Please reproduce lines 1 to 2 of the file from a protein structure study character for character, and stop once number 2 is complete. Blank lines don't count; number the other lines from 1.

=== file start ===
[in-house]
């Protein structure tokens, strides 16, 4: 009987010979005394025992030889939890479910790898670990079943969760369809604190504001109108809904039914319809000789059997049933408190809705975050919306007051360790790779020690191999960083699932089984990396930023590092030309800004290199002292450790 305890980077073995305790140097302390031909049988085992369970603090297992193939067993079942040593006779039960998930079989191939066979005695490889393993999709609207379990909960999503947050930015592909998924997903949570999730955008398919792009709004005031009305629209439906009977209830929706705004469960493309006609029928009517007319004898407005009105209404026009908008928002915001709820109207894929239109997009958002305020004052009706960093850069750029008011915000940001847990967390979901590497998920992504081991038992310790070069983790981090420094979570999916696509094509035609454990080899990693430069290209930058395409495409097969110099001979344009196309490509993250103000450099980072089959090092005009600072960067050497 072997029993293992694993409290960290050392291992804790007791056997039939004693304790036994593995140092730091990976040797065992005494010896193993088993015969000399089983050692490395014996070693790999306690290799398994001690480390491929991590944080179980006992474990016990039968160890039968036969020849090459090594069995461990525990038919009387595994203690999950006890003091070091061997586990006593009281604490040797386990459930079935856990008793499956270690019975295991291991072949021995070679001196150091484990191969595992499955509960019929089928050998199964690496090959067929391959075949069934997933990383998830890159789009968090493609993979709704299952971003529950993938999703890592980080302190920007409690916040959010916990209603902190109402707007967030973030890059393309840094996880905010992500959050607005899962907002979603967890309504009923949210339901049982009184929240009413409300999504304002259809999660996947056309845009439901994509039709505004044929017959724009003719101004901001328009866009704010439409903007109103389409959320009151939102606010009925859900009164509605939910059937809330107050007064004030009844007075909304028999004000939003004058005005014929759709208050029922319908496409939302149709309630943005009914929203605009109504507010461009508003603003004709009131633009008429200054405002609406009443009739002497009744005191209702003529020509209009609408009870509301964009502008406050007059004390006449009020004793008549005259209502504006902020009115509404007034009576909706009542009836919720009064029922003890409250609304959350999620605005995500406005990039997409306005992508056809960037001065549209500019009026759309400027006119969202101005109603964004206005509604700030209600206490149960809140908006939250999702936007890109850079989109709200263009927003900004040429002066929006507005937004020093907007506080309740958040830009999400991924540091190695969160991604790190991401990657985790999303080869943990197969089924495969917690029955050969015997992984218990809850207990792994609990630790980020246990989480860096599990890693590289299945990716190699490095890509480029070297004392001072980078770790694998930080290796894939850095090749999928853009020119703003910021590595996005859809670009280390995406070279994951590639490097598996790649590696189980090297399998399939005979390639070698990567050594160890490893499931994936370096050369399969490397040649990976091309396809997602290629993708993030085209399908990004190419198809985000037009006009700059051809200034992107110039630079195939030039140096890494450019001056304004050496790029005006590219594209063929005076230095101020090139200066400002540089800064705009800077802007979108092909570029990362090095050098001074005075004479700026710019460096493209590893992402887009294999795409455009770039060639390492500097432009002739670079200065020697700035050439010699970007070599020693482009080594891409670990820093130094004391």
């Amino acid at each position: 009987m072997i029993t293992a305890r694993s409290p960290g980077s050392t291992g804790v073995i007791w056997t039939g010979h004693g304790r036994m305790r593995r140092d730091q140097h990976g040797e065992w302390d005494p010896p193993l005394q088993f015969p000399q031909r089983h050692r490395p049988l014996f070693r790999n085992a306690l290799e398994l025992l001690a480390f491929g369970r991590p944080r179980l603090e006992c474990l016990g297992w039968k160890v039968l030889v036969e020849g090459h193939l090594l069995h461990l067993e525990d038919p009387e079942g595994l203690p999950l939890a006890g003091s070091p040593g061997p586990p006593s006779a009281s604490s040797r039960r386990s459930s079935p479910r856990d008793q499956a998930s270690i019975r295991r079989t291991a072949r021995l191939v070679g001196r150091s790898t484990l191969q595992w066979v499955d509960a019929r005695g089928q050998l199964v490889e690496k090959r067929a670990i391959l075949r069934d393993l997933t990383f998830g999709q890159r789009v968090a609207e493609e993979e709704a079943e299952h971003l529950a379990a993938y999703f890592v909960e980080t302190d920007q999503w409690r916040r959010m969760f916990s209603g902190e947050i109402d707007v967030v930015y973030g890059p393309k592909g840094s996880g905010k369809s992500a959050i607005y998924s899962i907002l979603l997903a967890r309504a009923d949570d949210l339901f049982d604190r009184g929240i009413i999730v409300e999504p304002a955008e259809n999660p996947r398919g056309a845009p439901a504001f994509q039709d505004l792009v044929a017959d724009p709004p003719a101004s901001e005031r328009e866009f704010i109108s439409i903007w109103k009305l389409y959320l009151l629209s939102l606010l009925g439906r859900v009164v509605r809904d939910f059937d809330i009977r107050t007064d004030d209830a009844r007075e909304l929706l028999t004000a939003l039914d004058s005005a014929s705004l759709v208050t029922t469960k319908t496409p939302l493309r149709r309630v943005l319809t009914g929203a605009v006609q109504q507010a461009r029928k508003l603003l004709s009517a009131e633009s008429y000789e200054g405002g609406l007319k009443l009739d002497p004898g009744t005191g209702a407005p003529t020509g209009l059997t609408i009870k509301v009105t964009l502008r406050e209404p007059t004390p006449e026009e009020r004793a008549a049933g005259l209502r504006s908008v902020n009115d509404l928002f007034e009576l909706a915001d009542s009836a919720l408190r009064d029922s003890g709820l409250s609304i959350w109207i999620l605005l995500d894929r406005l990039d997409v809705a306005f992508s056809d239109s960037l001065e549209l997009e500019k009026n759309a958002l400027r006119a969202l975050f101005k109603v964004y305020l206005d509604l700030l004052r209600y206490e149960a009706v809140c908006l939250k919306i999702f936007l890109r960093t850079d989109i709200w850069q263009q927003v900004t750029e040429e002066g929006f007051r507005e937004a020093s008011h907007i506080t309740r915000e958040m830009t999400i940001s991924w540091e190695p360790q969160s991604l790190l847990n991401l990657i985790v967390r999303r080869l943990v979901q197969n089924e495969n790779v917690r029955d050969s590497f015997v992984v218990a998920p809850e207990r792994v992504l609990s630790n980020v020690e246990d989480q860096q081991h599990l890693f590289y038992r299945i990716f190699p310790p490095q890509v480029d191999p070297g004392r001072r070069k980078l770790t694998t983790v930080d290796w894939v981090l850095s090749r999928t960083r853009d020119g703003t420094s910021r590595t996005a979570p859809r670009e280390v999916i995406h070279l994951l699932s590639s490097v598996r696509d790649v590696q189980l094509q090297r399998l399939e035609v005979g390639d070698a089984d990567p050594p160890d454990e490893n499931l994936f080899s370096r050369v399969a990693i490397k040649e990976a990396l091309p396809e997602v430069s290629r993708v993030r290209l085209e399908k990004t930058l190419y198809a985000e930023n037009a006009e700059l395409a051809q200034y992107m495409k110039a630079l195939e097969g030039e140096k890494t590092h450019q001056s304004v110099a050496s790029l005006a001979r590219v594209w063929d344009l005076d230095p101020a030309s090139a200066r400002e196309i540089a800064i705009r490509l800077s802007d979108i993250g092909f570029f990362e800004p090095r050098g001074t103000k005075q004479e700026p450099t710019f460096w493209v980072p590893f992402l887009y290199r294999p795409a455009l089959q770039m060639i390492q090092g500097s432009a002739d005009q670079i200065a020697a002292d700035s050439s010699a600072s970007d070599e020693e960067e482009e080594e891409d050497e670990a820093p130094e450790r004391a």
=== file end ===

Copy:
[in-house]
């Protein structure tokens, strides 16, 4: 009987010979005394025992030889939890479910790898670990079943969760369809604190504001109108809904039914319809000789059997049933408190809705975050919306007051360790790779020690191999960083699932089984990396930023590092030309800004290199002292450790 305890980077073995305790140097302390031909049988085992369970603090297992193939067993079942040593006779039960998930079989191939066979005695490889393993999709609207379990909960999503947050930015592909998924997903949570999730955008398919792009709004005031009305629209439906009977209830929706705004469960493309006609029928009517007319004898407005009105209404026009908008928002915001709820109207894929239109997009958002305020004052009706960093850069750029008011915000940001847990967390979901590497998920992504081991038992310790070069983790981090420094979570999916696509094509035609454990080899990693430069290209930058395409495409097969110099001979344009196309490509993250103000450099980072089959090092005009600072960067050497 072997029993293992694993409290960290050392291992804790007791056997039939004693304790036994593995140092730091990976040797065992005494010896193993088993015969000399089983050692490395014996070693790999306690290799398994001690480390491929991590944080179980006992474990016990039968160890039968036969020849090459090594069995461990525990038919009387595994203690999950006890003091070091061997586990006593009281604490040797386990459930079935856990008793499956270690019975295991291991072949021995070679001196150091484990191969595992499955509960019929089928050998199964690496090959067929391959075949069934997933990383998830890159789009968090493609993979709704299952971003529950993938999703890592980080302190920007409690916040959010916990209603902190109402707007967030973030890059393309840094996880905010992500959050607005899962907002979603967890309504009923949210339901049982009184929240009413409300999504304002259809999660996947056309845009439901994509039709505004044929017959724009003719101004901001328009866009704010439409903007109103389409959320009151939102606010009925859900009164509605939910059937809330107050007064004030009844007075909304028999004000939003004058005005014929759709208050029922319908496409939302149709309630943005009914929203605009109504507010461009508003603003004709009131633009008429200054405002609406009443009739002497009744005191209702003529020509209009609408009870509301964009502008406050007059004390006449009020004793008549005259209502504006902020009115509404007034009576909706009542009836919720009064029922003890409250609304959350999620605005995500406005990039997409306005992508056809960037001065549209500019009026759309400027006119969202101005109603964004206005509604700030209600206490149960809140908006939250999702936007890109850079989109709200263009927003900004040429002066929006507005937004020093907007506080309740958040830009999400991924540091190695969160991604790190991401990657985790999303080869943990197969089924495969917690029955050969015997992984218990809850207990792994609990630790980020246990989480860096599990890693590289299945990716190699490095890509480029070297004392001072980078770790694998930080290796894939850095090749999928853009020119703003910021590595996005859809670009280390995406070279994951590639490097598996790649590696189980090297399998399939005979390639070698990567050594160890490893499931994936370096050369399969490397040649990976091309396809997602290629993708993030085209399908990004190419198809985000037009006009700059051809200034992107110039630079195939030039140096890494450019001056304004050496790029005006590219594209063929005076230095101020090139200066400002540089800064705009800077802007979108092909570029990362090095050098001074005075004479700026710019460096493209590893992402887009294999795409455009770039060639390492500097432009002739670079200065020697700035050439010699970007070599020693482009080594891409670990820093130094004391």